Former House Speaker and U.S. Attorney Catherine Hanaway said late Thursday afternoon that state Rep. Jay Barnes "has made himself a material witness" in the House investigation into Gov. Eric Greitens' legal situation and whether the full House should impeach the governor and seek to remove him from office.
But former Supreme Court Judge Edward D. "Chip" Robertson, who serves as the committee's special counsel, said it was "surprising and disappointing" that Hanaway "issued a statement attacking the Special Investigative Committee on Oversight and Chairman Jay Barnes."
During Thursday's committee meeting, Barnes, R-Jefferson City, said he'd contacted the FBI after the committee's March interview with a former representative of Greitens' campaign organization.
On Wednesday, Barnes acknowledged he had received from Scott Faughn a copy of the recordings secretly made by the ex-husband of a woman who confessed to having an affair with Greitens in March 2015.
Faughn received those copies in January, more than a month before a St. Louis grand jury indicted Greitens for felony invasion of privacy related to the then-future governor's encounter with the woman.
Hanaway — who represents Greitens' campaign as well as the group A New Missouri, which was formed to support the governor and his initiatives — noted Barnes had not disclosed the information before this week's hearings. She said: "Now, in a desperate attempt to divert attention from these omissions, Chairman Barnes revealed that he's been speaking with the FBI about what he believes are the facts of this case well before his 'fact-finding' committee reached its conclusion.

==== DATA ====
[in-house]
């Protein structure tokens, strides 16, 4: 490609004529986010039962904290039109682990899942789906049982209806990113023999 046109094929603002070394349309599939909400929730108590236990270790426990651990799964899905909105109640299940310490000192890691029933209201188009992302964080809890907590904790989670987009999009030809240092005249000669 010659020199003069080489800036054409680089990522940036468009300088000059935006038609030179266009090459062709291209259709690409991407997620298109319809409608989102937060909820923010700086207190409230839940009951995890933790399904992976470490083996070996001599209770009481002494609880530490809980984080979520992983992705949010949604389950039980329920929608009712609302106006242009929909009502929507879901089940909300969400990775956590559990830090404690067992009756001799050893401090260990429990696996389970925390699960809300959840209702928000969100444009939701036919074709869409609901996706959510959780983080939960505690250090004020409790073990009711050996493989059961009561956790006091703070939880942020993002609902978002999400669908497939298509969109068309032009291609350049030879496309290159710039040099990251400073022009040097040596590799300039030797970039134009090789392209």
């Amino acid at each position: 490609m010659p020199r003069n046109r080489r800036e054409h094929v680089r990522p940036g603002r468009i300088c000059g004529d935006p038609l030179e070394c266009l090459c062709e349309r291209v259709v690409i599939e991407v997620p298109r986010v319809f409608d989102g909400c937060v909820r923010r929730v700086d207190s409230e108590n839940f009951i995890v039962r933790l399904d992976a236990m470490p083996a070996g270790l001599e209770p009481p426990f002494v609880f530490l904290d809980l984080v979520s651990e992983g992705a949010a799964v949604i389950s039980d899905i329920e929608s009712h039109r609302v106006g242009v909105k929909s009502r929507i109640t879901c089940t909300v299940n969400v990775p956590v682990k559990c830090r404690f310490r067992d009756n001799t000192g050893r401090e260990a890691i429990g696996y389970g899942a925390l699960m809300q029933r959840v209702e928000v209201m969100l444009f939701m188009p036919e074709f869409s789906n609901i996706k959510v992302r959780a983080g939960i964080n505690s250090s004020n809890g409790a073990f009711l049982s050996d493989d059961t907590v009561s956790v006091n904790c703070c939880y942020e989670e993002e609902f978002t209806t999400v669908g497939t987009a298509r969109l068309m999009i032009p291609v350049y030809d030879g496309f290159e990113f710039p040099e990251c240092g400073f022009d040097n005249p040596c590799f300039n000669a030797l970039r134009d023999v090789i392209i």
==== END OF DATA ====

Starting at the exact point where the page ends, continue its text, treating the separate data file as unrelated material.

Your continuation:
"And yet, Chairman Barnes — entrusted with the sacred responsibility of finding facts, not prosecuting a case — shared information with law enforcement before a full review of the matter."
Robertson noted the committee "is charged with investigating whether Eric Greitens should be subject to discipline for his acts toward" the woman and, "among other things, campaign finance violations. Now, in an obviously desperate attempt to divert attention away from that investigation and the work of the Committee, the former speaker wants to impugn the integrity of the committee and the chairman, who are some of the most respected members of the General Assembly."
Hanaway said the committee's other members are "apparently in search of the truth," but she wondered if Barnes has "key information that can clear up the conflicting timelines and testimony of witnesses Faughn and Watkins," or if he has "withheld other information from the record, his fellow committee members, and the public."
Robertson said: "Rather than thanking Chairman Barnes for not using his possession of the (recording) to attack Mr. Greitens, he is now being accused of keeping quiet about (it).
"Rather than expressing appreciation for Chairman Barnes for permitting his fellow Committee Members to make up their own minds in this matter as the evidence unfolded, the Chairman is being accused of withholding evidence that might have unduly influenced them in their own assessment of the sordid situation early in the process."
Hanaway said House Speaker Todd Richardson and other House members "are relying on (Barnes) to get to the truth and the facts before they take the most important vote of their careers. They cannot afford to get this wrong."
Robertson said: "What cannot be denied is that Eric Greitens has yet to make any statement under oath denying any aspect of (the woman's) testimony or any other evidence outlined in the Committees' reports.
"Ms. Hanaway surely knows that her coordinated efforts with Greitens' criminal defense counsel raise the specter that she, not the Committee, is at the heart of a conspiracy to hide the truth."